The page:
Sludge, snags, and surreal animals: life aboard a voyage to study the abyss

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The famous “faceless fish”, which garnered worldwide headlines when it was collected by the expedition.
Rob Zugaro, Author provided

Tim O’Hara, Museum Victoria

Over the past five weeks I led a “voyage of discovery”. That sounds rather pretentious in the 21st century, but it’s still true. My team, aboard the CSIRO managed research vessel, the Investigator, has mapped and sampled an area of the planet that has never been surveyed before.

The RV Investigator in port.
Jerome Mallefet/FNRS

Bizarrely, our ship was only 100km off Australia’s east coast, in the middle of a busy shipping lane. But our focus was not on the sea surface, or on the migrating whales or skimming albatross. We were surveying The Abyss – the very bottom of the ocean some 4,000m below the waves.

To put that into perspective, the tallest mountain on the Australian mainland is only 2,228m. Scuba divers are lucky to reach depths of 40m, while nuclear submarines dive to about 500m. We were aiming to put our cameras and sleds much, much deeper. Only since 2014, when the RV Investigator was commissioned, has Australia had the capacity to survey the deepest depths.

The months before the trip were frantic, with so much to organise: permits, freight, equipment, flights, medicals, legal agreements, safety procedures, visas, finance approvals, communication ideas, sampling strategies – all the tendrils of modern life (the thought “why am I doing this?” surfaced more than once). But remarkably, on May 15, we had 27 scientists from 14 institutions and seven countries, 11 technical specialists, and 22 crew converging on Launceston, and we were off.

Rough seas

Life at sea takes some adjustment. You work 12-hour shifts every day, from 2 o’clock to 2 o’clock, so it’s like suffering from jetlag. The ship was very stable, but even so the motion causes seasickness for the first few days. You sway down corridors, you have one-handed showers, and you feel as though you will be tipped out of bed. Many people go off coffee. The ship is “dry”, so there’s no well-earned beer at the end of a hard day. You wait days for bad weather to clear and then suddenly you are shovelling tonnes of mud through sieves in the middle of the night as you process samples dredged from the deep.

Shifting through the mud of the abyss on the back deck.
Jerome Mallefet/FNRS

Surveying the abyss turns out to be far from easy. On our very first deployment off the eastern Tasmanian coast, our net was shredded on a rock at 2,500m, the positional beacon was lost, tens of thousands of dollars’ worth of gear gone. It was no one’s fault; the offending rock was too small to pick up on our multibeam sonar. Only day 1 and a new plan was required. Talented people fixed what they could, and we moved on.

I was truly surprised by the ruggedness of the seafloor. From the existing maps, I was expecting a gentle slope and muddy abyssal plain. Instead, our sonar revealed canyons, ridges, cliffs and massive rock slides – amazing, but a bit of a hindrance to my naive sampling plan.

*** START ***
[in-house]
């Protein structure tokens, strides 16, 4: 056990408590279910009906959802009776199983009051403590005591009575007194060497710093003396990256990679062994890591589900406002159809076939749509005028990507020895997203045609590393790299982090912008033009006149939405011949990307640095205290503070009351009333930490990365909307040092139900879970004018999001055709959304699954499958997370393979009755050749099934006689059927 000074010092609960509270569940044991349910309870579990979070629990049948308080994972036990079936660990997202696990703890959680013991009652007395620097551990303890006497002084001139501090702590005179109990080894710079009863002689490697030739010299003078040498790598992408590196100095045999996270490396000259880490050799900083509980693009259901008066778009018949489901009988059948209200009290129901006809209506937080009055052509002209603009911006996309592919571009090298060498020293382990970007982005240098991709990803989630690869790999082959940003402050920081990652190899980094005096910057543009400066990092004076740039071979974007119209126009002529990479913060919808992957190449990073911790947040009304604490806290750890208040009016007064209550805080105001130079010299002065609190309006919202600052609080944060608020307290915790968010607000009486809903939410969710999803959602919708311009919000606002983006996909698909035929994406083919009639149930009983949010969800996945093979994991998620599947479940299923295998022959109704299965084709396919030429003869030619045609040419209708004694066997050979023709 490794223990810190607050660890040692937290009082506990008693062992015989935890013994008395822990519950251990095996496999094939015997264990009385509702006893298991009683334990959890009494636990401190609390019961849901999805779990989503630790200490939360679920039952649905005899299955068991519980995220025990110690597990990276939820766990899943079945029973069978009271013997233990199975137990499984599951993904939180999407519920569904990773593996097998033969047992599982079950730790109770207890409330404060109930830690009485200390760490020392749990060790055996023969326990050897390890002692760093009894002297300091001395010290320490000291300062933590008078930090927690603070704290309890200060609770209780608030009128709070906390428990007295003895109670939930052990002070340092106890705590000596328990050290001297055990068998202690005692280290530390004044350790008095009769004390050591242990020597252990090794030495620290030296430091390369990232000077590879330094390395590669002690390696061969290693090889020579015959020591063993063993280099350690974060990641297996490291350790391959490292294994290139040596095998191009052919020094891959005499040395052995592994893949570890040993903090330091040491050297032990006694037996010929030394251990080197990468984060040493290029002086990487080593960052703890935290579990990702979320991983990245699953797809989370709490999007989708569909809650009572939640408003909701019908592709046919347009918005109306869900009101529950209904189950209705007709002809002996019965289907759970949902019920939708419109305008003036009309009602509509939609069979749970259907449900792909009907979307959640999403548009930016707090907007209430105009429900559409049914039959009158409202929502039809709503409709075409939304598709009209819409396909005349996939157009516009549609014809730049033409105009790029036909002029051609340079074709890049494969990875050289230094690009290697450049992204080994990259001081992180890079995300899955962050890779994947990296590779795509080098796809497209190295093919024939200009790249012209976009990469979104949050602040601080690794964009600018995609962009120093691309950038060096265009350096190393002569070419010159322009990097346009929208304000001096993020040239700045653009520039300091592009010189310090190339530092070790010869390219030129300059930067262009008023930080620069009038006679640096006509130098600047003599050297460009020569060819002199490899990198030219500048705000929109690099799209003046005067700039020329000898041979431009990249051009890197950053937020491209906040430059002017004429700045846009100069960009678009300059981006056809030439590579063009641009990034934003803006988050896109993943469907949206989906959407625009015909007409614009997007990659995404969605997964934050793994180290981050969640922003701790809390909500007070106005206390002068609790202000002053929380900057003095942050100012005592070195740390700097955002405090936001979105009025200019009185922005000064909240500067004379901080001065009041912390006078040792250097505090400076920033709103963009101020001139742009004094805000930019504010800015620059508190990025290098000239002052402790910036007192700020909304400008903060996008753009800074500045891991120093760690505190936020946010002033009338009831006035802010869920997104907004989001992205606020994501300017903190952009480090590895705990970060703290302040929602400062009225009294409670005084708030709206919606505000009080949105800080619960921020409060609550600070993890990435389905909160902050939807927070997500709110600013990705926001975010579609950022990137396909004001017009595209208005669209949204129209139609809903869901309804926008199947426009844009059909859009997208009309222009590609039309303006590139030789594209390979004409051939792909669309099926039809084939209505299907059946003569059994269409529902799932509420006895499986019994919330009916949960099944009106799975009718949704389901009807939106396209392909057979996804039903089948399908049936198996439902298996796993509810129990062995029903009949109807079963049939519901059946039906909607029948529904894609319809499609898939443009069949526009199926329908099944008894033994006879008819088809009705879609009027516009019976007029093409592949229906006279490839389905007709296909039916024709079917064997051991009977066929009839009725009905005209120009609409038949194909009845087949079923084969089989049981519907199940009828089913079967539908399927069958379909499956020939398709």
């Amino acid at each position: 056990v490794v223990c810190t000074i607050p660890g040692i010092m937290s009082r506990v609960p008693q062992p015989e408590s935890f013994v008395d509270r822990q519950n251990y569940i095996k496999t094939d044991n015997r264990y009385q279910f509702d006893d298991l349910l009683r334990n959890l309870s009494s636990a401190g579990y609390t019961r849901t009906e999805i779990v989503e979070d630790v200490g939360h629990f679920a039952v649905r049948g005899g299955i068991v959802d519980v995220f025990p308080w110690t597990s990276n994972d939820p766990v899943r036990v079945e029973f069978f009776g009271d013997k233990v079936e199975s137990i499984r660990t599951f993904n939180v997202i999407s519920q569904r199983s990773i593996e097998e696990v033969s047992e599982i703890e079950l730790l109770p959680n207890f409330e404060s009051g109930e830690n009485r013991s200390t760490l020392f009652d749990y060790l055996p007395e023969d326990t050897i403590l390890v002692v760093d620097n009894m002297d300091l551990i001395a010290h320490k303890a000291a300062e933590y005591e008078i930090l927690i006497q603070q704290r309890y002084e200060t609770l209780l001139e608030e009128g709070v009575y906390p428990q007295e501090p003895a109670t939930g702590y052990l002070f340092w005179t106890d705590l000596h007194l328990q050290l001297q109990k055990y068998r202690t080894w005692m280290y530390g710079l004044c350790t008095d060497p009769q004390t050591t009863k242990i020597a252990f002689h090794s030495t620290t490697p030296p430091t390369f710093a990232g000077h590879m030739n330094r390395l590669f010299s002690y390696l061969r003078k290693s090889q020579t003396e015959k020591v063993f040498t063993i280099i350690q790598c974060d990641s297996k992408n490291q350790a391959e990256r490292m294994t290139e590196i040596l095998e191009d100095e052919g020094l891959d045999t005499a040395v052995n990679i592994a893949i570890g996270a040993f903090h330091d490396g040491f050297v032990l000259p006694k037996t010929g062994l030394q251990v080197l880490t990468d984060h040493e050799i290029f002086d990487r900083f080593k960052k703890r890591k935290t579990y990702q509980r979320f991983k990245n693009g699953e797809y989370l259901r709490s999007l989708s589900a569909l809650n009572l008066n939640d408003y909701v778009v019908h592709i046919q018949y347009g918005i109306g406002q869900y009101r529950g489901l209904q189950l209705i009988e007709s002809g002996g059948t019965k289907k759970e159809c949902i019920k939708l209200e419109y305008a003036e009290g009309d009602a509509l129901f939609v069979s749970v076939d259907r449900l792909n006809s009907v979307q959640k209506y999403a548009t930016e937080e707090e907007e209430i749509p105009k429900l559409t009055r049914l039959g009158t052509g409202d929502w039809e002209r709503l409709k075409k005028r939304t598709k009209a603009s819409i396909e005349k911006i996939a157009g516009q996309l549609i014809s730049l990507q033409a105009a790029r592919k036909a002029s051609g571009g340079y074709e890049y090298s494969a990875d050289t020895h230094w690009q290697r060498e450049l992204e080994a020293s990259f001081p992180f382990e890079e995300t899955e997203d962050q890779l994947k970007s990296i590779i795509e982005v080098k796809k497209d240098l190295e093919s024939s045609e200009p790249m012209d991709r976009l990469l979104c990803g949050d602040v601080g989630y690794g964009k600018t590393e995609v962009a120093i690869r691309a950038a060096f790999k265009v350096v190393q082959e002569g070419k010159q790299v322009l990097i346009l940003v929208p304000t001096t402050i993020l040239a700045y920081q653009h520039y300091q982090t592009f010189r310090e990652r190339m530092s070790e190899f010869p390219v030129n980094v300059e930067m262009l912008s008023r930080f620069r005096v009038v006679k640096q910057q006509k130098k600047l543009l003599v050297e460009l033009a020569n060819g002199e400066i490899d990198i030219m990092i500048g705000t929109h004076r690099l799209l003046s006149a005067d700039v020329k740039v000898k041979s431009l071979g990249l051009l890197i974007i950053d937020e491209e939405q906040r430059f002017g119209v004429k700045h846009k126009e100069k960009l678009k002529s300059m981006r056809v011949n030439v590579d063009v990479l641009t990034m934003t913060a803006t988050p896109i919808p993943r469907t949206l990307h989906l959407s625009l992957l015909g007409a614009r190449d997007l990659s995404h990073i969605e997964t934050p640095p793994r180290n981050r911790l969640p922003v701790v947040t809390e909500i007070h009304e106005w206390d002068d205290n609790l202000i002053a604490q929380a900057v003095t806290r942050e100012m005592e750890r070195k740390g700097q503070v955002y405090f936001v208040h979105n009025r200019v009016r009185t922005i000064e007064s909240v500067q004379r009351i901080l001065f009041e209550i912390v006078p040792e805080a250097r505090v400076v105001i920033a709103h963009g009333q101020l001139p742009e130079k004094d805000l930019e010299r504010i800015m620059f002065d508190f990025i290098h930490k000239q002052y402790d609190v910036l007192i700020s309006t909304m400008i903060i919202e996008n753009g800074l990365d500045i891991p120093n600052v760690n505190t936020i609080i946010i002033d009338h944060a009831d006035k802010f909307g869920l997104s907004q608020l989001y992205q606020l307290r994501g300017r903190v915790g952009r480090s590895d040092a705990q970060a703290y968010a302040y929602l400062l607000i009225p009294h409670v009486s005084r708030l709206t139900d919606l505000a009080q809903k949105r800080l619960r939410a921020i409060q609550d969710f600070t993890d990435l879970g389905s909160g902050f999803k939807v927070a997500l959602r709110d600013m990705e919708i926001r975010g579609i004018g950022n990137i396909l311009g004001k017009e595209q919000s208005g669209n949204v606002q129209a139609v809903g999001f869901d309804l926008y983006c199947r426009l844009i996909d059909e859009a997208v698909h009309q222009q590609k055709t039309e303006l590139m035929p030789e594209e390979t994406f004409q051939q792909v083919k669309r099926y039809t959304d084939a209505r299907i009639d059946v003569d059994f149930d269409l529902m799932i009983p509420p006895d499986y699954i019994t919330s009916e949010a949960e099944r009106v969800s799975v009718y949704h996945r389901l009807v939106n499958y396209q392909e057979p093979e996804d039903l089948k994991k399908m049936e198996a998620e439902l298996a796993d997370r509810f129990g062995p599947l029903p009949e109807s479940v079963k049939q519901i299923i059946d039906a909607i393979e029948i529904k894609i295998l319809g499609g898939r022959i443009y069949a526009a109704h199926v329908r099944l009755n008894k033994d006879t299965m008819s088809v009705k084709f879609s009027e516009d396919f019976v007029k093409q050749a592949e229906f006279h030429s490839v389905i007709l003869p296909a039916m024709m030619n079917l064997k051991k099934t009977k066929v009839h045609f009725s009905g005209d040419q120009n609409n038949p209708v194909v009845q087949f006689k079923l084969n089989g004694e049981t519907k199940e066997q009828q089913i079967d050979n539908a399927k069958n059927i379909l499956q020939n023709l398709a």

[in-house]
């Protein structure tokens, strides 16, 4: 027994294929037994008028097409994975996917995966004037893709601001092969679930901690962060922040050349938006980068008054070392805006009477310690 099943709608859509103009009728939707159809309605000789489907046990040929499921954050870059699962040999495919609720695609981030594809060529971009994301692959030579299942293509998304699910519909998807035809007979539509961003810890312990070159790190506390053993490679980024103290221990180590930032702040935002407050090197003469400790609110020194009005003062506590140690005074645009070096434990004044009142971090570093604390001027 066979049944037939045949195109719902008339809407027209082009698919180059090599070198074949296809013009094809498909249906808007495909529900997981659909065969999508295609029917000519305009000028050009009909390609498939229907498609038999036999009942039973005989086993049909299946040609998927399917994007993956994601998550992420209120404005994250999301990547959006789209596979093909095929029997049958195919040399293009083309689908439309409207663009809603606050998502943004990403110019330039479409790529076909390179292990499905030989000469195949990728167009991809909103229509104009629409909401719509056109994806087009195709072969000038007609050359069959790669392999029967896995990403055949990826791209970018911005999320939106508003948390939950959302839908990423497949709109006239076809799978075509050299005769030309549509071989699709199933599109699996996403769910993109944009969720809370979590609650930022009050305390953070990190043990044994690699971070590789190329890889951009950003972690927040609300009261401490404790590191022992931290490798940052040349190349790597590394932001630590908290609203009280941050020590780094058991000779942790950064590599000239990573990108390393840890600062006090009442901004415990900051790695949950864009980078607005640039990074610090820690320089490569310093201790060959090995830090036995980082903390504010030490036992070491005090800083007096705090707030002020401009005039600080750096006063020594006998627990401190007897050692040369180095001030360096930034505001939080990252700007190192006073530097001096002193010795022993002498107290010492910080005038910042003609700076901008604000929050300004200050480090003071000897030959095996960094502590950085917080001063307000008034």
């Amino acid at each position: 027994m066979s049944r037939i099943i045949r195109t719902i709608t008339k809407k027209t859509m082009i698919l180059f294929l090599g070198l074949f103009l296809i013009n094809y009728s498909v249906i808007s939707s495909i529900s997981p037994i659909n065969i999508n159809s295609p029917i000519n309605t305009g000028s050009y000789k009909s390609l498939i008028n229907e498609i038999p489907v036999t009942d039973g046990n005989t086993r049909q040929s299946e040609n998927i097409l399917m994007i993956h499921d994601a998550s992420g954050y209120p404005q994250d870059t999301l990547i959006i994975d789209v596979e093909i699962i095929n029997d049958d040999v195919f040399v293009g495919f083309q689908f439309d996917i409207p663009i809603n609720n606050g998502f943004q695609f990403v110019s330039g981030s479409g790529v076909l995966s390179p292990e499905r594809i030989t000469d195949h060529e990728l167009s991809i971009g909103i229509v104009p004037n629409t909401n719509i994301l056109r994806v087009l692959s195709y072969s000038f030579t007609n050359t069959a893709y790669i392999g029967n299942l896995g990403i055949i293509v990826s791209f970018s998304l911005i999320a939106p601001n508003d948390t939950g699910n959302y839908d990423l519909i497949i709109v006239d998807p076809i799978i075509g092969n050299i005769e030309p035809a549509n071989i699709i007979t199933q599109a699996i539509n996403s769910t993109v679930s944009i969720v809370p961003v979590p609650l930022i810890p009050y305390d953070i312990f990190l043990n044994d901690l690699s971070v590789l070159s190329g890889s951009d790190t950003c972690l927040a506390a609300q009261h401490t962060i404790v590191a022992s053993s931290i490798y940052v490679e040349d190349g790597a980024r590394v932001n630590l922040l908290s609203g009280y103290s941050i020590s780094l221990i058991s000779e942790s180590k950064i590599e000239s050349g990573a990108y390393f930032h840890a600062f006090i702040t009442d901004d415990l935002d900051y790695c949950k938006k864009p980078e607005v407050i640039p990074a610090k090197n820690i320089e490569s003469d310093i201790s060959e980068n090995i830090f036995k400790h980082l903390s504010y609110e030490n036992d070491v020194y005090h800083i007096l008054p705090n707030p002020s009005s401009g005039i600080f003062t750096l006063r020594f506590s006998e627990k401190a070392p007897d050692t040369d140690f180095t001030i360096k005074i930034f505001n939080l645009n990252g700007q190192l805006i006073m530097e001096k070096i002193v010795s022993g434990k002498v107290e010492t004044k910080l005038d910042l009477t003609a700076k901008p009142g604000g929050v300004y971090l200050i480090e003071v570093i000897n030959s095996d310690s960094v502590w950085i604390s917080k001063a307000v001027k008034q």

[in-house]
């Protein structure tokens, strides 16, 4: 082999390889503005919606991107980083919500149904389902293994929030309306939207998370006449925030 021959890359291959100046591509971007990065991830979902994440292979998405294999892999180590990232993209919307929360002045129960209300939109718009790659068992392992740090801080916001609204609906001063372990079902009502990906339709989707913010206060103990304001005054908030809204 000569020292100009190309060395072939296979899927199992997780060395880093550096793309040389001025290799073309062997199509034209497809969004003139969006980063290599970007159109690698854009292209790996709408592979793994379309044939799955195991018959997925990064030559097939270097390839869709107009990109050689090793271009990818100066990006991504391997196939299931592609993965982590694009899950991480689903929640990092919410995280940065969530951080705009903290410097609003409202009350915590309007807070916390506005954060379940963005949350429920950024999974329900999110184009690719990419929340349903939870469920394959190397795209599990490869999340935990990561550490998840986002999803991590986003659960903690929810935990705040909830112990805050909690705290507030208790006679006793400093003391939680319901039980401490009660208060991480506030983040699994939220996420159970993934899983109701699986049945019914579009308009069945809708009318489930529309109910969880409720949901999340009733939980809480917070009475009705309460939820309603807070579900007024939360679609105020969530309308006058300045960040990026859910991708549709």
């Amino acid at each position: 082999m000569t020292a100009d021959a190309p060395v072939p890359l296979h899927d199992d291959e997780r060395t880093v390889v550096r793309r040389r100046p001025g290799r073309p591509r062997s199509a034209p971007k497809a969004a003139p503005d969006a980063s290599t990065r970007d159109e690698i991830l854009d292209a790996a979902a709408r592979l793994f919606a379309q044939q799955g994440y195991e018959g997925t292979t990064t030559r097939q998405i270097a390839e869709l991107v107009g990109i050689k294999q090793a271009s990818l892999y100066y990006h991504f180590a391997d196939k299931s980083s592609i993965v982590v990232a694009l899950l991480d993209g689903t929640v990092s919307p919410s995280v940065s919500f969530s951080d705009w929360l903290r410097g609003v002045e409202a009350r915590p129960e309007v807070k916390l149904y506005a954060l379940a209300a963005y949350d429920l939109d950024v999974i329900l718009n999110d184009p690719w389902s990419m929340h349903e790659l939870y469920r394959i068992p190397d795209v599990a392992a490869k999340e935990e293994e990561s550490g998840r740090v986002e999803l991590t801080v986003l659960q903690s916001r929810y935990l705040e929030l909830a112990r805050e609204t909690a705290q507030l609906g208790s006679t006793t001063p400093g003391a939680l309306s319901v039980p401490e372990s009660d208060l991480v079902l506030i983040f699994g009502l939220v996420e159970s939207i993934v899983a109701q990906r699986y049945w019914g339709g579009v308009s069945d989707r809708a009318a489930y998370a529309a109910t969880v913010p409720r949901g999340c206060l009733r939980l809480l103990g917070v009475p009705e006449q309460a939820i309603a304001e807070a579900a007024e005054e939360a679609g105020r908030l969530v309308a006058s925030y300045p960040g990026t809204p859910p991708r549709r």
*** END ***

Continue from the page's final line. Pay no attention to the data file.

But soon the marine animals began to emerge from our videos and samples, which made it all worthwhile. Life started to buzz on the ship.

Secrets of the deep

Like many people, scientists spend most of their working lives in front of a computer screen. It is really great to get out and actually experience the real thing, to see animals we have only read about in old books. The tripod fish, the faceless fish, the shortarse feeler fish (yes, really), red spiny crabs, worms and sea stars of all shapes and sizes, as well as animals that emit light to ward off predators.

A spiny red lithodid crab.
Rob Zugaro/Museums Victoria
The tripod fish uses its long spines to sit on the seafloor waiting for the next meal.
Rob Zugaro/Museums Victoria

The level of public interest has been phenomenal. You may already have seen some of the coverage, which ranged from the fascinated to the amused – for some reason our discovery of priapulid worms was a big hit on US late-night television. In many ways all the publicity mirrored our first reactions to animals on the ship. “What is this thing?” “How amazing!”

The important scientific insights will come later. It will take a year or so to process all the data and accurately identify the samples. Describing all the new species will take even longer. All of the material has been carefully preserved and will be stored in museums and CSIRO collections around Australia for centuries.

Scientists identifying microscopic animals onboard.
Asher Flatt

On a voyage of discovery, video footage is not sufficient, because we don’t know the animals. The modern biologist uses high-resolution microscopes and DNA evidence to describe the new species and understand their place in the ecosystem, and that requires actual samples.

So why bother studying the deep sea? First, it is important to understand that humanity is already having an impact down there. The oceans are changing. There wasn’t a day at sea when we didn’t bring up some rubbish from the seafloor – cans, bottles, plastic, rope, fishing line. There is also old debris from steamships, such as unburned coal and bits of clinker, which looks like melted rock, formed in the boilers. Elsewhere in the oceans there are plans to mine precious metals from the deep sea.

Rubbish found on the seafloor.
Rob Zugaro/Museums Victoria

Second, Australia is the custodian of a vast amount of abyss. Our marine exclusive economic zone (EEZ) is larger than the Australian landmass. The Commonwealth recently established a network of marine reserves around Australia. Just like National Parks on land, these have been established to protect biodiversity in the long term. Australia’s Marine Biodiversity Hub, which provided funds for this voyage, as been established by the Commonwealth Government to conduct research in the EEZ.